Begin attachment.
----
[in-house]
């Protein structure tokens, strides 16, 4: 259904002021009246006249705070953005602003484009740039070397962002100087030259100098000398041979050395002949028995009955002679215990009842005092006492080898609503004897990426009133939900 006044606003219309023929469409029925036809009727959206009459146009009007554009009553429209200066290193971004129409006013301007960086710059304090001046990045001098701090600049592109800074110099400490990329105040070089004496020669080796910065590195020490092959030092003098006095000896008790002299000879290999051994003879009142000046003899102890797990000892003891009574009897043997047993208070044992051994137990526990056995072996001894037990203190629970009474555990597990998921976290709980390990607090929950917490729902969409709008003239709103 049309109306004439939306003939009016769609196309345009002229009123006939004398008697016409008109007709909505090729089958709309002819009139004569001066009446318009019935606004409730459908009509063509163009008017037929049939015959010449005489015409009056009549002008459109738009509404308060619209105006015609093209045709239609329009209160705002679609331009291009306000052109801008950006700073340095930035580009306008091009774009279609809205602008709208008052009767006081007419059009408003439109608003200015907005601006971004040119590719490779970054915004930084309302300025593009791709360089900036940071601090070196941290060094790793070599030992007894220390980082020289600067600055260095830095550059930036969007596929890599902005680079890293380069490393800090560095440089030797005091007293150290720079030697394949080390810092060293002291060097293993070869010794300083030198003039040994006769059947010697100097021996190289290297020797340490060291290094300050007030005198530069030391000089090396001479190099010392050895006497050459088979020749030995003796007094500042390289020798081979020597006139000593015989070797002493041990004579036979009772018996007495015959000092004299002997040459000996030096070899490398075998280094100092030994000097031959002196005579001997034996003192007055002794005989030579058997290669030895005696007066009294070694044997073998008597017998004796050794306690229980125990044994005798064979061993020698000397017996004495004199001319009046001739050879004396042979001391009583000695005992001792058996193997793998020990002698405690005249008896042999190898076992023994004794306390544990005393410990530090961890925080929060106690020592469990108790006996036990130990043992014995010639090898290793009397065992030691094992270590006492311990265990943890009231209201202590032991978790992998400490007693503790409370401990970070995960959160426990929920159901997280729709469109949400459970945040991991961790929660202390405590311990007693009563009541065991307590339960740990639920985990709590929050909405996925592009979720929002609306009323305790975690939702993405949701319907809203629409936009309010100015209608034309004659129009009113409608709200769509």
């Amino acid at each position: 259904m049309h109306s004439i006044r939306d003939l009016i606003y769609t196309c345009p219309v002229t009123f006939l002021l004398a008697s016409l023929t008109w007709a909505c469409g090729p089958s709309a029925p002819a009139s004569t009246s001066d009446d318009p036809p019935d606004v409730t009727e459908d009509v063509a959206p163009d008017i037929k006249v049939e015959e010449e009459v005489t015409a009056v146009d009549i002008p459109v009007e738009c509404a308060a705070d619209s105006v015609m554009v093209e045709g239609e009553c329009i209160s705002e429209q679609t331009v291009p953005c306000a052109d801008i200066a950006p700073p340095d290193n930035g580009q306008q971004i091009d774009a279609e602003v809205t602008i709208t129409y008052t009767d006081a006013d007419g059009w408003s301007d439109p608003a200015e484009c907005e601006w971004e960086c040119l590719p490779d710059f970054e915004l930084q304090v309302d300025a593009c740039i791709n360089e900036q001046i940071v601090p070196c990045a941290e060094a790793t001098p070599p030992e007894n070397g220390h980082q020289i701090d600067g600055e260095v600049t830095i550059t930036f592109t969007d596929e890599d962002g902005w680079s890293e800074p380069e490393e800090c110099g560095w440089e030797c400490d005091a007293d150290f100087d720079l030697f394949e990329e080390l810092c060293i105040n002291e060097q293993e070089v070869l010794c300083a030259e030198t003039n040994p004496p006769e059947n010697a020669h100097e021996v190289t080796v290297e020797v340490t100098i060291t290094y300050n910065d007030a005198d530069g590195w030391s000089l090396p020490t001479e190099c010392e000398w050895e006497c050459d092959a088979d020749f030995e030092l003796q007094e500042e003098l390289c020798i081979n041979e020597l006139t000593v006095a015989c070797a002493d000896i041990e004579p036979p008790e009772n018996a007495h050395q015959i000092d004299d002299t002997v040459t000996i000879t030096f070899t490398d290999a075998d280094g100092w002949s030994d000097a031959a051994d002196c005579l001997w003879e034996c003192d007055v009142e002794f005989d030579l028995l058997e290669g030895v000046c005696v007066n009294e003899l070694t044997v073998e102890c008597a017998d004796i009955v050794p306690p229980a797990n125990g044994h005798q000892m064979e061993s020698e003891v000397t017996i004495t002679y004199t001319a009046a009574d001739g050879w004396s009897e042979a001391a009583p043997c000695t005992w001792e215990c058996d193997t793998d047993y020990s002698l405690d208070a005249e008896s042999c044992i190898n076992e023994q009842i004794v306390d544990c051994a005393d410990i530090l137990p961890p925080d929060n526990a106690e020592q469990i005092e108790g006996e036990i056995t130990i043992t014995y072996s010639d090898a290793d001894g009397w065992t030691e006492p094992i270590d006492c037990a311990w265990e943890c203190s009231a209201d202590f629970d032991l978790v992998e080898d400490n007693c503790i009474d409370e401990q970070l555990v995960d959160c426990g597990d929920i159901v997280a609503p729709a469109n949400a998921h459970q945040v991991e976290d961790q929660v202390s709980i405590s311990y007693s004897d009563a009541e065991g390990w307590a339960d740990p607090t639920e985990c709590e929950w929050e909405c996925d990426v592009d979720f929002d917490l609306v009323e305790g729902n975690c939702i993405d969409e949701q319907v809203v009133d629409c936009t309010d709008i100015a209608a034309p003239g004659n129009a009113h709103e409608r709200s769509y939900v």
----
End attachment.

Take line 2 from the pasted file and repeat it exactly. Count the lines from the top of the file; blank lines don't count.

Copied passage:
């Protein structure tokens, strides 16, 4: 259904002021009246006249705070953005602003484009740039070397962002100087030259100098000398041979050395002949028995009955002679215990009842005092006492080898609503004897990426009133939900 006044606003219309023929469409029925036809009727959206009459146009009007554009009553429209200066290193971004129409006013301007960086710059304090001046990045001098701090600049592109800074110099400490990329105040070089004496020669080796910065590195020490092959030092003098006095000896008790002299000879290999051994003879009142000046003899102890797990000892003891009574009897043997047993208070044992051994137990526990056995072996001894037990203190629970009474555990597990998921976290709980390990607090929950917490729902969409709008003239709103 049309109306004439939306003939009016769609196309345009002229009123006939004398008697016409008109007709909505090729089958709309002819009139004569001066009446318009019935606004409730459908009509063509163009008017037929049939015959010449005489015409009056009549002008459109738009509404308060619209105006015609093209045709239609329009209160705002679609331009291009306000052109801008950006700073340095930035580009306008091009774009279609809205602008709208008052009767006081007419059009408003439109608003200015907005601006971004040119590719490779970054915004930084309302300025593009791709360089900036940071601090070196941290060094790793070599030992007894220390980082020289600067600055260095830095550059930036969007596929890599902005680079890293380069490393800090560095440089030797005091007293150290720079030697394949080390810092060293002291060097293993070869010794300083030198003039040994006769059947010697100097021996190289290297020797340490060291290094300050007030005198530069030391000089090396001479190099010392050895006497050459088979020749030995003796007094500042390289020798081979020597006139000593015989070797002493041990004579036979009772018996007495015959000092004299002997040459000996030096070899490398075998280094100092030994000097031959002196005579001997034996003192007055002794005989030579058997290669030895005696007066009294070694044997073998008597017998004796050794306690229980125990044994005798064979061993020698000397017996004495004199001319009046001739050879004396042979001391009583000695005992001792058996193997793998020990002698405690005249008896042999190898076992023994004794306390544990005393410990530090961890925080929060106690020592469990108790006996036990130990043992014995010639090898290793009397065992030691094992270590006492311990265990943890009231209201202590032991978790992998400490007693503790409370401990970070995960959160426990929920159901997280729709469109949400459970945040991991961790929660202390405590311990007693009563009541065991307590339960740990639920985990709590929050909405996925592009979720929002609306009323305790975690939702993405949701319907809203629409936009309010100015209608034309004659129009009113409608709200769509």